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boiler feedwater piping and steam extraction lines both utilize carbon steel piping, it can be assumed both are equally susceptible to FAC damage. Factor 2 Feedwater Chemistry: Since both units contained mixed metallurgy components (i.e., ferrous and copper based alloys), the water treatment program at the plant utilizes an oxygen scavenger which results in a reducing boiler feedwater environment. FAC damage can only occur in a reducing environment as opposed to an oxidizing environment. The oxidation-reduction (redox) potential may vary at different points within the boiler feedwater piping and the steam extraction lines. However, for the selection process, all piping was considered to have the same redox potential. Factor 3 - Temperature: Various published papers on FAC agree that FAC damage occurs within a temperature range of 70F to 480F with a peak temperature of about 300F where the highest rate of thinning occurs. That being the case, areas for nondestructive testing within the boiler feedwater piping (particularly downstream of the feedwater heaters) were of higher priority than the steam extraction lines, which operated at lower temperatures.

Factor 4 Flow Conditions: Flow conditions were the final and main consideration in prioritizing areas for nondestructive testing. Areas containing fittings (tees, elbows, valves, etc.) where flow disruptions would be expected were especially considered. Furthermore, areas containing multiple fittings in close proximity were selected so that more testing could be performed in a smaller area requiring minimal pipe insulation removal. This approach allowed for more bang for the buck. For example, the photograph below shows one of the areas selected for thickness testing. This particular area contains multiple elbows common to a line branch. Minimal insulation had to be removed to allow testing

of the two elbows and branch and/ or tee. After weighing the four major factors, eight areas were selected on each unit for a total of sixteen areas. Six of the areas were located on the boiler feedwater piping and two areas were on the turbine extraction piping. Surprisingly, evaluation of the boiler feedwater piping determined that very little thinning had occurred during the past fifty years of operation. Localized thinning down to 67% of the nominal thickness was measured on one elbow. On average, boiler feedwater piping thicknesses were near the nominal thickness. Since little thinning had occurred, it was recommended that future inspections of the boiler

Contact the Authors


Ronald Lansing 503-288-0978 ronald_lansing@mmengineering.com Max Moskal 708-784-3564 max_moskal@mmengineering.com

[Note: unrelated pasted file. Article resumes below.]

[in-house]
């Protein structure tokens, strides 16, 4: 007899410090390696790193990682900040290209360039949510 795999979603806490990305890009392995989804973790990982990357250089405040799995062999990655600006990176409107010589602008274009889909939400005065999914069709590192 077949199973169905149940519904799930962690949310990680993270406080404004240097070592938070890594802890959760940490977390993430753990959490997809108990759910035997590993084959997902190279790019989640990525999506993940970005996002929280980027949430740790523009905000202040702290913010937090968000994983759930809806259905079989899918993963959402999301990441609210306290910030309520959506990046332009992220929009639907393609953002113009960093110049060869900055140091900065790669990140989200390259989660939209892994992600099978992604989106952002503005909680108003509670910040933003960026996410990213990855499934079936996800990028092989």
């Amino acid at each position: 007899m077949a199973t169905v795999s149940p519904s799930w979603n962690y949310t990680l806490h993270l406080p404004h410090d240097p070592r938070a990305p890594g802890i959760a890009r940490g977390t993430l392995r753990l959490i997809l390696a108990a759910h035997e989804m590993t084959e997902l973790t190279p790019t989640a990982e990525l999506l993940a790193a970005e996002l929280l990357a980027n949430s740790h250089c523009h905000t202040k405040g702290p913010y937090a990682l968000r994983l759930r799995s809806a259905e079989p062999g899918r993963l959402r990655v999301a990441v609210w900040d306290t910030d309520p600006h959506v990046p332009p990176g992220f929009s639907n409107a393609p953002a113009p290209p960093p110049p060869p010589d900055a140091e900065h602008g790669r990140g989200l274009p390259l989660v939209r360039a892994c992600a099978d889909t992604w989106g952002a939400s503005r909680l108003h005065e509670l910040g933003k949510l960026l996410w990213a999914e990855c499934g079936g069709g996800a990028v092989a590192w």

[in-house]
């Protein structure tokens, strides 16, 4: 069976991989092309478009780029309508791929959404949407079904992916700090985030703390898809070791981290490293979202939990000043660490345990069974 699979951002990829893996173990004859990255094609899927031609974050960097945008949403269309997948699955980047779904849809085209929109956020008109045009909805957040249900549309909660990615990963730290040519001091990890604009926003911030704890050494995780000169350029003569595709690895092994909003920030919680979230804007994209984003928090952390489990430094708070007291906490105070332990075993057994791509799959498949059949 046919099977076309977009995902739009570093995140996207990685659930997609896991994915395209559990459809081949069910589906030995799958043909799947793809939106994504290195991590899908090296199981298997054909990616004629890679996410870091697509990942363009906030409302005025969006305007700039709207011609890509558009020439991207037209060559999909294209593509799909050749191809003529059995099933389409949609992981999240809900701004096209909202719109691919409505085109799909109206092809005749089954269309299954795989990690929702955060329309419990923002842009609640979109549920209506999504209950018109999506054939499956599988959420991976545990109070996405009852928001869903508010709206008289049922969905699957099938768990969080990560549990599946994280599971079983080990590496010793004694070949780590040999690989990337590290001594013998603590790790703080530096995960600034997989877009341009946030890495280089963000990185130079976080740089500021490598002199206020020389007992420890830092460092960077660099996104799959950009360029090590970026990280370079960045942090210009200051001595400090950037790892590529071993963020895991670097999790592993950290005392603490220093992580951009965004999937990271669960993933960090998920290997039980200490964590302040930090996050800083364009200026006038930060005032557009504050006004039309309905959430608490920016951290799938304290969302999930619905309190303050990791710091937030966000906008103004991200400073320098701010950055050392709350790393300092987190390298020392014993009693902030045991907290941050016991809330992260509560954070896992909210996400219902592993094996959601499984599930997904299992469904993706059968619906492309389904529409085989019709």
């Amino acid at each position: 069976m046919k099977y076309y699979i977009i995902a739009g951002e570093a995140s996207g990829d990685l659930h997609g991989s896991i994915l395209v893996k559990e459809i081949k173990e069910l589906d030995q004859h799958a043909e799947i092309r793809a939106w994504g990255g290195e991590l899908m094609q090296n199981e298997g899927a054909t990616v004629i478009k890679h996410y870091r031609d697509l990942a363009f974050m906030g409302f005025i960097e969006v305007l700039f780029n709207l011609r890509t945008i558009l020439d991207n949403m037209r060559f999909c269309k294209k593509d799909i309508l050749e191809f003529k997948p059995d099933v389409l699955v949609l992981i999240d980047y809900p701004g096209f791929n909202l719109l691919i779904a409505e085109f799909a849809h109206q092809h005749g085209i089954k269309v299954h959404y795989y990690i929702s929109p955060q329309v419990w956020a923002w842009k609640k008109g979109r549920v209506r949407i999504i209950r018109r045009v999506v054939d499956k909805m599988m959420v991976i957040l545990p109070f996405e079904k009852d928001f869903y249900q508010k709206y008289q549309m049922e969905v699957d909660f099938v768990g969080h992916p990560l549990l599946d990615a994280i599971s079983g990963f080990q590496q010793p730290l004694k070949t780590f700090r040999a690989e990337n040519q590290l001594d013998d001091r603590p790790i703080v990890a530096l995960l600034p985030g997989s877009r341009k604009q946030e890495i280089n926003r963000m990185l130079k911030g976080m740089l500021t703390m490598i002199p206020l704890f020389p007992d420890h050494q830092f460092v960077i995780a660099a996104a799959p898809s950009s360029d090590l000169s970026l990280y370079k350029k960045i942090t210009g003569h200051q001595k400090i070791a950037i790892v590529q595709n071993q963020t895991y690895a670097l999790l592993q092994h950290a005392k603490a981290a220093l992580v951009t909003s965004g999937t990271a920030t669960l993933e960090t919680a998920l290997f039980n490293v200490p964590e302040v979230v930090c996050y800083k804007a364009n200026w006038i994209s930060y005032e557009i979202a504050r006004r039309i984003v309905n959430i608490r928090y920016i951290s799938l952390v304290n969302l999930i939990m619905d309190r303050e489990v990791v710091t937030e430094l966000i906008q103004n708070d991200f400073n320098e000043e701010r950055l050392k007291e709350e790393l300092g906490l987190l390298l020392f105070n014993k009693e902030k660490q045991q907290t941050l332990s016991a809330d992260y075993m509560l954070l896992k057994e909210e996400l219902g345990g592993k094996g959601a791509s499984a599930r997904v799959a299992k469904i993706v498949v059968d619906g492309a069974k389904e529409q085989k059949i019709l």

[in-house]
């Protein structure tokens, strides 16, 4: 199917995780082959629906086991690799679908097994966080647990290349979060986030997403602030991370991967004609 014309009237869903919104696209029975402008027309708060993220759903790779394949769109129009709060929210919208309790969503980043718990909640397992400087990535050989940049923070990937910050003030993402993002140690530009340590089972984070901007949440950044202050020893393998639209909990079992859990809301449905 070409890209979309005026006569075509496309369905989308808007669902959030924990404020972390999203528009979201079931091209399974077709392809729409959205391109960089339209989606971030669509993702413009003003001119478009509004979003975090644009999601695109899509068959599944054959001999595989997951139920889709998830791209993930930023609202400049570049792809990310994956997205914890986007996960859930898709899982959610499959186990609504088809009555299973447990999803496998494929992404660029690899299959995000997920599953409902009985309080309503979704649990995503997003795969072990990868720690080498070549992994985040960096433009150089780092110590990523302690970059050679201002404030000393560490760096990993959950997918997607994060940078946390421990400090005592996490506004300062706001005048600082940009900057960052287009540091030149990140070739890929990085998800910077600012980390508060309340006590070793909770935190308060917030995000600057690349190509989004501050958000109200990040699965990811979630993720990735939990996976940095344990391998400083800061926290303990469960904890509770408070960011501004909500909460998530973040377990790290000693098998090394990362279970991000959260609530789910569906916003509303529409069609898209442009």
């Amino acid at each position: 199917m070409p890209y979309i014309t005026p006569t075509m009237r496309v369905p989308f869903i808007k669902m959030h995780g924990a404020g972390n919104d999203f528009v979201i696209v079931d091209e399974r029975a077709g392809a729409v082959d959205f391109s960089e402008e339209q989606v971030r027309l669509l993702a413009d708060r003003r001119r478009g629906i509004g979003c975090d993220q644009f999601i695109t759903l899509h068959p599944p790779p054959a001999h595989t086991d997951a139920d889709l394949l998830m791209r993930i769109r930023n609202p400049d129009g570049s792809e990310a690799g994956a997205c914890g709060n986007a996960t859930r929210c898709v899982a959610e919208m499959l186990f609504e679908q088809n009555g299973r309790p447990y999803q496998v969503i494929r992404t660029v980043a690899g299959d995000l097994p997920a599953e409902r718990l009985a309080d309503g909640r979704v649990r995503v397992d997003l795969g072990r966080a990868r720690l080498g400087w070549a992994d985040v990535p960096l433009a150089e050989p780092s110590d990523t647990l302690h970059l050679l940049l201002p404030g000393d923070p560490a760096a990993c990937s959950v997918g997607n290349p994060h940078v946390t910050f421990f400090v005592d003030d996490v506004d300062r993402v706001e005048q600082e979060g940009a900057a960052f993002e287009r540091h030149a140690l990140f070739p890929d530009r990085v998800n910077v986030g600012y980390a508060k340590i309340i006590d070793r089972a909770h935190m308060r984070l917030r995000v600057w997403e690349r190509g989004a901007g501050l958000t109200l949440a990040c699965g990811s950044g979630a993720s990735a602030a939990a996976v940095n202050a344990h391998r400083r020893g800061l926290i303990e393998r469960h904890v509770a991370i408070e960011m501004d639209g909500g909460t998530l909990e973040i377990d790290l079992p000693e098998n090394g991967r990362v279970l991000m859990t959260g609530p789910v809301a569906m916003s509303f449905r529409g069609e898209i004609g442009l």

feedwater piping be reduced to fewer areas with the main objective being to establish a baseline thinning rate. Greater thinning was measured on the steam extraction piping. Thinning down to 55% of the nominal pipe thickness was measured. On average, the thickness of the steam extraction piping was near the nominal
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David Daniels 512-407-3752 david_daniels@mmengineering.com

Jonathan McFarlen 512-407-3773 jon_mcfarlen@mmengineering.com

thickness. Thinning was localized in bends and short segments of straight pipe downstream of valves. Given the degree of thinning detected, it was recommended that the number of locations examined during future inspections of the steam extraction piping be increased.

Minimum pipe thickness values were calculated for the boiler feedwater piping and steam extraction piping per the ASTM B31.1 Power Piping Code. The calculations only considered the required minimal thickness for internal pressure and did not account for bending loads due to weight or thermal expansion.

Although significant thinning was identified in the steam extraction, comparison of the lowest thickness values to the calculated minimum thickness showed that sufficient thickness remained. Therefore, it was concluded that the piping was suitable for continued service but should be re-inspected within two to three years.

M&M Engineering Associates, Inc. Will See You at These Conferences

Engineers Society of Western Pennsylvania International Water Conference October 26-30, 2008 The Crowne Plaza Riverwalk San Antonio, Texas

2008 TAPPI Engineering, Pulping and Environmental Conference August 24-27, 2008 Portland, Oregon

Seminars and Workshops Attended


HRSG Users Group Meeting Austin, Texas The HRSG Users Group met in M&M Engineerings home town on April 7-9 this year. The meetings were very well attended with over 300 attendees. Prize drawings during the conference provided benefits to a number of lucky conference participants. This year, the grand prize, held at the end of the conference, was a ride in an F-16. M&M Engineering provided a walking tour of downtown Austin including the State Capitol building and Congress Avenue bridge, just in time to see the emergence of Austins bat colony. Of course, the highlights of the conference were the presentations and technical exchange that provided everyone who had a question with the combined knowledge and experience of the group. Discussions were moderated by Bob Anderson, the Users Group Chairman and the questions covered many aspects of HRSG operation including mechanical repairs, operation, environmental compliances and water and steam chemistry. Next years conference will be April 6-8, 2009 in Jacksonville, Florida.

M&M Engineering Associates, Inc. attended The Western Turbine Users, Inc. 2008 Annual Membership Meeting at the Town and Country Resort & Convention Center in San Diego, California April 6 - 9, 2008.
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the Conduit is distributed free of charge by M&M Engineering Associates, Inc.. We welcome your comments, questions, and suggestions, and we encourage you to submit articles for publication. We grant limited permission to photocopy all or part of this publication for nonprofit use and distribution. For technical information, please contact:
David Daniels (512) 407-3752
david_daniels@mmengineering.com